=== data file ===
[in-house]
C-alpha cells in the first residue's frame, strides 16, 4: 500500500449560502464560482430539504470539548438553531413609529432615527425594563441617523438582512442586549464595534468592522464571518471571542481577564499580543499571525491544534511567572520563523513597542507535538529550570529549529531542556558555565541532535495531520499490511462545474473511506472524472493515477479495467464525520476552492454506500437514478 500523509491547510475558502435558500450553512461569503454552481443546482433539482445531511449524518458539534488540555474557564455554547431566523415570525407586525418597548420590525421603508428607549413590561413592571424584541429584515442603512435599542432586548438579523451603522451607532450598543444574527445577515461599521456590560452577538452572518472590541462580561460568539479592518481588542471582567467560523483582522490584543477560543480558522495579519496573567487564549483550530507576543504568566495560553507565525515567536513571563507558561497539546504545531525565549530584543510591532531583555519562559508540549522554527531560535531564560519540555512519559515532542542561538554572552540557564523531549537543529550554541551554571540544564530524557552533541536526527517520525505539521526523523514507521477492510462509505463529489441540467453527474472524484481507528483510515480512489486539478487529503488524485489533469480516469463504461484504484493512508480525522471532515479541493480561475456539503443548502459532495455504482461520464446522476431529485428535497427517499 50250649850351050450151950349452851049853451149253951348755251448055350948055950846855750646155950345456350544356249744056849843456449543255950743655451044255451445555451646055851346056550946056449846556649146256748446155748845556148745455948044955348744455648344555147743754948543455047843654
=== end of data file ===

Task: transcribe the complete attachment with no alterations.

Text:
[in-house]
C-alpha cells in the first residue's frame, strides 16, 4: 500500500449560502464560482430539504470539548438553531413609529432615527425594563441617523438582512442586549464595534468592522464571518471571542481577564499580543499571525491544534511567572520563523513597542507535538529550570529549529531542556558555565541532535495531520499490511462545474473511506472524472493515477479495467464525520476552492454506500437514478 500523509491547510475558502435558500450553512461569503454552481443546482433539482445531511449524518458539534488540555474557564455554547431566523415570525407586525418597548420590525421603508428607549413590561413592571424584541429584515442603512435599542432586548438579523451603522451607532450598543444574527445577515461599521456590560452577538452572518472590541462580561460568539479592518481588542471582567467560523483582522490584543477560543480558522495579519496573567487564549483550530507576543504568566495560553507565525515567536513571563507558561497539546504545531525565549530584543510591532531583555519562559508540549522554527531560535531564560519540555512519559515532542542561538554572552540557564523531549537543529550554541551554571540544564530524557552533541536526527517520525505539521526523523514507521477492510462509505463529489441540467453527474472524484481507528483510515480512489486539478487529503488524485489533469480516469463504461484504484493512508480525522471532515479541493480561475456539503443548502459532495455504482461520464446522476431529485428535497427517499 50250649850351050450151950349452851049853451149253951348755251448055350948055950846855750646155950345456350544356249744056849843456449543255950743655451044255451445555451646055851346056550946056449846556649146256748446155748845556148745455948044955348744455648344555147743754948543455047843654